So in this article, we’ll explore some types of teas you can include at your afternoon tea party, what you might add to those teas, as well as what kinds of food to serve for high tea. Then we’ll conclude with a few afternoon tea recipes to give you a head start on your next tea party — gossip optional.
Types of Tea
When traditionalists talk about tea, they usually mean black tea. All black teas come from the same plant, Camellia sinensis. It grows in just a few parts of the globe: China, India, Sri Lanka, and Nepal. I won’t go into the geopolitical history of tea here (trying to keep this one light), but if you’re interested in the wars that were fought over these leaves, check out For All the Tea in China: How England Stole the World’s Favorite Drink and Changed History, by Sarah Rose.
Tea purveyors turn the crushed and dried leaves of Camellia sinensis into different varieties of black tea using the process of oxidation and adding various flavorings. Darjeeling, for example, contains fruity or floral notes, while Earl Grey is flavored with bergamot and/or citrus. Other well-known varieties include English Breakfast, Ceylon, Lapsang Souchong, and Assam.
White teas also come from Camellia sinensis, but consist of new buds and young leaves. The buds and leaves are steamed or fried right after picking to stop oxidation, after which they’re dried.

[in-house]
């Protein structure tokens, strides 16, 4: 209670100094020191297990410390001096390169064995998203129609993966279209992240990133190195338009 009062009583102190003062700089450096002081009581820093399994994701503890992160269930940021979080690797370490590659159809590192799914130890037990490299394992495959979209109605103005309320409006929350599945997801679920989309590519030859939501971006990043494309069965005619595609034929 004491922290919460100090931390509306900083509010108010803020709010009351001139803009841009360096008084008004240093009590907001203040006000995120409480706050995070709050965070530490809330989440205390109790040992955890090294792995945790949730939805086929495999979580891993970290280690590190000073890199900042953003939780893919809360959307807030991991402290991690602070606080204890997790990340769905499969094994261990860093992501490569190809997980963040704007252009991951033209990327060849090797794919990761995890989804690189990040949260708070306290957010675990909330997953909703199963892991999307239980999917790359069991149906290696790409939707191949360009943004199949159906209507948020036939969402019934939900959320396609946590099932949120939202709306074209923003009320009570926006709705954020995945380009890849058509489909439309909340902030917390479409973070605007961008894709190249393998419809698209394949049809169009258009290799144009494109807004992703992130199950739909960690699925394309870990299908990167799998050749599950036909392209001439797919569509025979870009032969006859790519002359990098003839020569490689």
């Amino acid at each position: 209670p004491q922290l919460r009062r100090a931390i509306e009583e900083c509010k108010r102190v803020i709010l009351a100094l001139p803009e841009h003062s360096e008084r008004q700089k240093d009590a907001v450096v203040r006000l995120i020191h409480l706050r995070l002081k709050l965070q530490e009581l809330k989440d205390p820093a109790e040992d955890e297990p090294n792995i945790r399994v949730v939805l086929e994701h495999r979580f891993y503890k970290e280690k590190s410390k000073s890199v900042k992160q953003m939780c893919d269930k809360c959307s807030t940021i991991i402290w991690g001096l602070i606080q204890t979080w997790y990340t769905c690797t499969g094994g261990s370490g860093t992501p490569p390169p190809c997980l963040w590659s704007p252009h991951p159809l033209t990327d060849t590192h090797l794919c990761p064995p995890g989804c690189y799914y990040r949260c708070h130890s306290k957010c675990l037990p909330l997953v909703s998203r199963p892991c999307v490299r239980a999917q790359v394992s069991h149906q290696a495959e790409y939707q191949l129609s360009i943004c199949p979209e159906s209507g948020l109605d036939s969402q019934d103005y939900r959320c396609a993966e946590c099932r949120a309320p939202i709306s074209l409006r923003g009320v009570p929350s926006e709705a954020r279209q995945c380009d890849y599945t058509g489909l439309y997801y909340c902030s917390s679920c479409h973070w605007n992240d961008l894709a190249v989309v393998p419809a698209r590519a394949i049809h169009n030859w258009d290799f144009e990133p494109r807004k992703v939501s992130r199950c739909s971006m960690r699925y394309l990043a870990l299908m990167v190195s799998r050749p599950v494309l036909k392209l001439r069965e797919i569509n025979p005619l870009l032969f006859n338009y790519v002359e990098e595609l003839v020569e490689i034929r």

One of the coolest things about white teas is the translations of their Chinese names. White tea names include Silver Needle, which is made from the buds only, Tribute Eyebrow, and Long Life Eyebrow.
Green teas also derive from the same plant. In this case, the fresh tea leaves are lightly heated or steamed, stopping oxidation, then dried. Different greens teas owe their flavor profiles both to the processing method as well as the terroir (the soil, climate, and weather of the specific location where they grow).
Some popular varieties of green tea include sencha, matcha, and genmaicha. This last one, developed in Japan, achieves a “toasty” flavor thanks to the addition of puffed rice or sorghum.
Oolong, or “black dragon” teas, are made from whole tea leaves that are semi-oxidized. The level of oxidation and the processing method determines the flavor profile, which can range from earthy to nutty to floral to fruity to sweet.